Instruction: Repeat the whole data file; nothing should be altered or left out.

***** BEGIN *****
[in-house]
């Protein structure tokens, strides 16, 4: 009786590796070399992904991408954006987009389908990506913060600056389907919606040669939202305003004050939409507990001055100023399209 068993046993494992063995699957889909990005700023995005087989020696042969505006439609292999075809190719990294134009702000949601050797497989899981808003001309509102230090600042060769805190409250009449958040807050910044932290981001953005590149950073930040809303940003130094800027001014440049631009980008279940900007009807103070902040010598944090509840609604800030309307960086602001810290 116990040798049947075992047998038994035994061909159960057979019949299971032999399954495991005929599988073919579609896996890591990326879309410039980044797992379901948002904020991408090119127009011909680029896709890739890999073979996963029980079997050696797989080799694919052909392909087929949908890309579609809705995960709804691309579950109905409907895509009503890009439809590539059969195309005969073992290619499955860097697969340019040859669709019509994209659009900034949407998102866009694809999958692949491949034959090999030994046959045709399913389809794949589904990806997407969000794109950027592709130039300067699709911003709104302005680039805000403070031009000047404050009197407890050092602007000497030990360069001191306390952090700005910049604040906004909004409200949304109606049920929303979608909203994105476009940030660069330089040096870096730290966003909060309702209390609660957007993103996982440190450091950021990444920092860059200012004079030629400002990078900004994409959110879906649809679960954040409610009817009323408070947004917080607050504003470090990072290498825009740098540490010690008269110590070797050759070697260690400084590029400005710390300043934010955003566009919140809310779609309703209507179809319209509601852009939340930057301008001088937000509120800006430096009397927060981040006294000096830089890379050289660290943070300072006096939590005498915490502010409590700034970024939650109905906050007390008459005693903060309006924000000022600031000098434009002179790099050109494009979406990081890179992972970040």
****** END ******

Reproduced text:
[in-house]
């Protein structure tokens, strides 16, 4: 009786590796070399992904991408954006987009389908990506913060600056389907919606040669939202305003004050939409507990001055100023399209 068993046993494992063995699957889909990005700023995005087989020696042969505006439609292999075809190719990294134009702000949601050797497989899981808003001309509102230090600042060769805190409250009449958040807050910044932290981001953005590149950073930040809303940003130094800027001014440049631009980008279940900007009807103070902040010598944090509840609604800030309307960086602001810290 116990040798049947075992047998038994035994061909159960057979019949299971032999399954495991005929599988073919579609896996890591990326879309410039980044797992379901948002904020991408090119127009011909680029896709890739890999073979996963029980079997050696797989080799694919052909392909087929949908890309579609809705995960709804691309579950109905409907895509009503890009439809590539059969195309005969073992290619499955860097697969340019040859669709019509994209659009900034949407998102866009694809999958692949491949034959090999030994046959045709399913389809794949589904990806997407969000794109950027592709130039300067699709911003709104302005680039805000403070031009000047404050009197407890050092602007000497030990360069001191306390952090700005910049604040906004909004409200949304109606049920929303979608909203994105476009940030660069330089040096870096730290966003909060309702209390609660957007993103996982440190450091950021990444920092860059200012004079030629400002990078900004994409959110879906649809679960954040409610009817009323408070947004917080607050504003470090990072290498825009740098540490010690008269110590070797050759070697260690400084590029400005710390300043934010955003566009919140809310779609309703209507179809319209509601852009939340930057301008001088937000509120800006430096009397927060981040006294000096830089890379050289660290943070300072006096939590005498915490502010409590700034970024939650109905906050007390008459005693903060309006924000000022600031000098434009002179790099050109494009979406990081890179992972970040």